Trade War Watch 5: Obama's Health Care And Iran Sanctions

Bertel Schmitt
by Bertel Schmitt

The tires v.v. chicken war has sent stock exchanges lower. It has the price of rubber plunging. It has people deeply worried. The Wall Street Journal has arrayed comments from economists around the world who call the Obama decision everything from “something really stupid” to “disappointing news.”

State-run Chinese news agency Xinhua trotted out their own team of experts, which came to the conclusion that “the new U.S. tariffs on Chinese tire imports could escalate trade disputes between the two countries, but a full-blown trade war is unlikely.” What, no trade war? Wait, there’s worse.


What is interesting is that Xinhua gives wide coverage to the opinion of Stratfor, the “global intelligence company” as Xinhua labels them. Today, Xinhua carries a lame quote of Jennifer Richmond, China director at Stratfor, who opines that “this has the potential to be one of the more difficult points in U.S.-China relations.” Also, “it could affect the global economic rebound if it fired up further.” Where’s the beef?

It just so happens that just as Xinhua put this piece on the wire today, Stratfor’s paying customers received a piece by Stratfor with a completely new angle:

Under the heading “Chinese tire tariffs and U.S. plans,” Stratfor explains the not so immediately obvious: “In fact, the sanctions decision does not have much to do with China at all. Instead, it is an effort by the U.S. president to shore up support within his political base—specifically the United Steel Workers—before the congressional vote on his health care plan. The American president needs all the domestic support he can get at the moment and simply cannot afford to lose the unions.”

Stratfor then goes on to muse that China’s WTO complaint was likewise made for domestic consumption only: “For China, the challenge will be to bark with the ferocity of a Doberman in order to craft the image at home that China cannot be pushed around, but to nip with the strength of a chihuahua to ensure that the United States does not actually push it around.” So will they just (yuck) kiss and make up?

Stratfor thinks that China could retaliate elsewhere, “wholly outside its trading or financing relationship with the Americans.” Elsewhere: for instance, Iran. “The Obama administration is sliding toward confrontation with Iran over its nuclear program, specifically in the form of gasoline sanctions intended to make Tehran more pliable. China has the ability to supply gasoline to Tehran directly, provide shipping insurance for third parties to do the same or simply to block action at the U.N. Security Council, thereby denying any sanctions regime full international legitimacy in the first place.”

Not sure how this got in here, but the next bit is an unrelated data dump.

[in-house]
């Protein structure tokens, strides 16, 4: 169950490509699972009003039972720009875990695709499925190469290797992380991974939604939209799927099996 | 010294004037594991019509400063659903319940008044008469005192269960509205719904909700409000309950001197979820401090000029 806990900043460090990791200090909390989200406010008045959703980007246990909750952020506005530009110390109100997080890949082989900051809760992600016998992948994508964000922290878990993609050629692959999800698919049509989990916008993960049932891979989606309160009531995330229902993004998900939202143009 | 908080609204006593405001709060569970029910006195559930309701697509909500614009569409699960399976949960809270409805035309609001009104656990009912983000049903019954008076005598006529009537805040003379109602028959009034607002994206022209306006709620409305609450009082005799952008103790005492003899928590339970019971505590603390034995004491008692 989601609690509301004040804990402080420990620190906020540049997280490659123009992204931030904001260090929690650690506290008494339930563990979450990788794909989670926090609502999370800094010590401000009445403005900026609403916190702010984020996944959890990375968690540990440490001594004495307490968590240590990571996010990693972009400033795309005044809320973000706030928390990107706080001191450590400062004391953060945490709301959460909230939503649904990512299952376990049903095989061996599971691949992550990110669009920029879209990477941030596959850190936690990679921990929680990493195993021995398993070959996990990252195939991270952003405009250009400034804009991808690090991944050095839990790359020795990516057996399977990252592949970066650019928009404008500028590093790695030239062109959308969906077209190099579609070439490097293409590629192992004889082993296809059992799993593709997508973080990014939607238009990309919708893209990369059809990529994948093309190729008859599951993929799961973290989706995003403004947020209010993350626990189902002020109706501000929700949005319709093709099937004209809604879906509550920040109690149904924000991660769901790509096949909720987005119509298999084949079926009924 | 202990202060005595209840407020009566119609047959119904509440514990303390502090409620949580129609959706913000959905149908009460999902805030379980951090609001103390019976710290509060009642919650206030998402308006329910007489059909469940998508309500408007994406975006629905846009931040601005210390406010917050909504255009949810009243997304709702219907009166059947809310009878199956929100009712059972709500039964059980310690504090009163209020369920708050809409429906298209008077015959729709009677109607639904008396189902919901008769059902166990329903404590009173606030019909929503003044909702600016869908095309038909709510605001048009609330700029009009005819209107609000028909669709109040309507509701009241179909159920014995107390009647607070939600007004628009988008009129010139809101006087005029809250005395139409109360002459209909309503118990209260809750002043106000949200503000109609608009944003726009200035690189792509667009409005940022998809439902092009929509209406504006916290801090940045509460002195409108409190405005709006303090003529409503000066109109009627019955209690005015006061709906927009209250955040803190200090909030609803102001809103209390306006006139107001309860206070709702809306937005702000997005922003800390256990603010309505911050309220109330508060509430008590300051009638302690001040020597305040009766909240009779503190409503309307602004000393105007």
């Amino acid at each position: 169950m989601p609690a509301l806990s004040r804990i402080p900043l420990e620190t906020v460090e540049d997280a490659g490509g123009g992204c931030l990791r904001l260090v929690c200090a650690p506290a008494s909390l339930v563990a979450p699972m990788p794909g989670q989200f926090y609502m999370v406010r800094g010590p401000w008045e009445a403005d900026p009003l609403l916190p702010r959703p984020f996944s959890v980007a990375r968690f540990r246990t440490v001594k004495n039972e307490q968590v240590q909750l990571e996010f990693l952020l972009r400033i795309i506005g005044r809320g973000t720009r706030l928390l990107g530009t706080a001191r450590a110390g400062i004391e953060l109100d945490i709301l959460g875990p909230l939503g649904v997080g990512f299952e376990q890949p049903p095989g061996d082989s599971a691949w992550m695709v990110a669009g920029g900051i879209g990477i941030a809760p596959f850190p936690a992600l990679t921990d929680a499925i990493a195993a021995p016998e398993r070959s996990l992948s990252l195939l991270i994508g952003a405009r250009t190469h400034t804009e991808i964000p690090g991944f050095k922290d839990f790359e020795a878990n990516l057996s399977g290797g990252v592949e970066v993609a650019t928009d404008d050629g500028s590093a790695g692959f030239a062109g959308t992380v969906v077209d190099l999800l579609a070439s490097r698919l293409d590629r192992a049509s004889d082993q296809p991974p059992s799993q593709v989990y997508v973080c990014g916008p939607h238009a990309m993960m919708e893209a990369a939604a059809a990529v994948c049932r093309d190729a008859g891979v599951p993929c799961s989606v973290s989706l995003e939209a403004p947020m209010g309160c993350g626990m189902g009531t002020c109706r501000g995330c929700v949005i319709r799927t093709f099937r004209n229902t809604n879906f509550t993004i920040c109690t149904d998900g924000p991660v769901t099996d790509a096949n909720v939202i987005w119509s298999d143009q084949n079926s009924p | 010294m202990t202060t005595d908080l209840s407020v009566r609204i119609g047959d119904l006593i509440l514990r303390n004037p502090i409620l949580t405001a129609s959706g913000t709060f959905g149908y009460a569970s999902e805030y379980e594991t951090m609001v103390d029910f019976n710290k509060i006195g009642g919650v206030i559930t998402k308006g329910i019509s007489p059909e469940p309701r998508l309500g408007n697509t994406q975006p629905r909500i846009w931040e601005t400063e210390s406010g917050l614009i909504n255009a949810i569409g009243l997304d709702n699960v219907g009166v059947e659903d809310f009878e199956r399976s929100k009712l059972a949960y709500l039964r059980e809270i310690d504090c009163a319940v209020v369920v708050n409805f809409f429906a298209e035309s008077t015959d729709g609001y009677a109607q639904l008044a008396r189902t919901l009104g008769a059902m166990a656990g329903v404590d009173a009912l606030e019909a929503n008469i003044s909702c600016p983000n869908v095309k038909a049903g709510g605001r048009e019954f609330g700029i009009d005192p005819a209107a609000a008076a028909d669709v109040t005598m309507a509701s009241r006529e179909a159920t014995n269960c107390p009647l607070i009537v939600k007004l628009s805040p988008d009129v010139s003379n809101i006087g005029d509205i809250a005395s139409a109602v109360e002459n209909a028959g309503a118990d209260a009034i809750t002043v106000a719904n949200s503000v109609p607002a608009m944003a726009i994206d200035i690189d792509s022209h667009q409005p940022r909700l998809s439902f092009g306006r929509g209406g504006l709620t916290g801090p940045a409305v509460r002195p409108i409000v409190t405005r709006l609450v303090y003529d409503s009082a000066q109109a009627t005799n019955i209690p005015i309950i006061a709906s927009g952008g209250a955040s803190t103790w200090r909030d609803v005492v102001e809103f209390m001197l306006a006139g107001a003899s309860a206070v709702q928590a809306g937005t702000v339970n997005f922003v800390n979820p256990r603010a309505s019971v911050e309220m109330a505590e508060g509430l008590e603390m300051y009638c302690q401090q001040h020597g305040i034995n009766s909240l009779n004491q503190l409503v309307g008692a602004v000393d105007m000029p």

China plays an important role in the discussions about Iran’s nuclear program, if they will ever happen. Furthermore, the White House just expressed hopes that the tires will lose traction and not “cause friction on other issues of interest to the two countries such as the North Korean nuclear standoff.”

Xinhua usually avoids Stratfor’s insights on matters Chinese. That Xinhua draws attention on Stratfor on the same day Stratfor mentions the health care v.v. Iran conundrum, is far too coincidental.

Bertel Schmitt
Bertel Schmitt

Bertel Schmitt comes back to journalism after taking a 35 year break in advertising and marketing. He ran and owned advertising agencies in Duesseldorf, Germany, and New York City. Volkswagen A.G. was Bertel's most important corporate account. Schmitt's advertising and marketing career touched many corners of the industry with a special focus on automotive products and services. Since 2004, he lives in Japan and China with his wife <a href="http://www.tomokoandbertel.com"> Tomoko </a>. Bertel Schmitt is a founding board member of the <a href="http://www.offshoresuperseries.com"> Offshore Super Series </a>, an American offshore powerboat racing organization. He is co-owner of the racing team Typhoon.

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  • Njdave Njdave on Sep 15, 2009

    Now the US has a band called Chickenfoot, too. We can export them to China and see what we get for them!

  • Christy Garwood Christy Garwood on Sep 15, 2009

    it must be Fry-day.. "Bertel Schmitt : September 15th, 2009 at 1:26 pm Oldandslow: 96% of US chickenfeet exports go to China …" How many chicken feet crossed the road? RE: chicken war - playing chicken with Iranian nukes? Reminds me of that great Nashville classic by Cowboy Troy - "I played chicken with the train..."

  • Carson D I hadn't seen a second-generation Courier with a Mazda engine before. I've seen a few with Ford engines. There was one at the Cox Driving Range that they used to collect golf balls. Golf would definitely be more entertaining to watch if they used moving targets.
  • Tassos ooops, Tim, you missed this one. Would make a lovely "Tim's used car of the day". It satisfies all the prerequisites except the wildly overpriced bit.
  • Tassos ASTON AND BOND BY A MILE. While Aston Martin sells a TINY FRACTION of what even the rarified Ferrari and Lambo sell, it is unbelievably well known. Credit the idiotic, but hugely successful and sometimes entertaining James Bond Movies.
  • Tassos 1988? Too young for me. It's all yours, Tim... BAHAHAHAHA!
  • Gray Awesome. Love these. But, if I had the money for a Fox-body, there is a clean '84 GT 350 here for little more than half the price.
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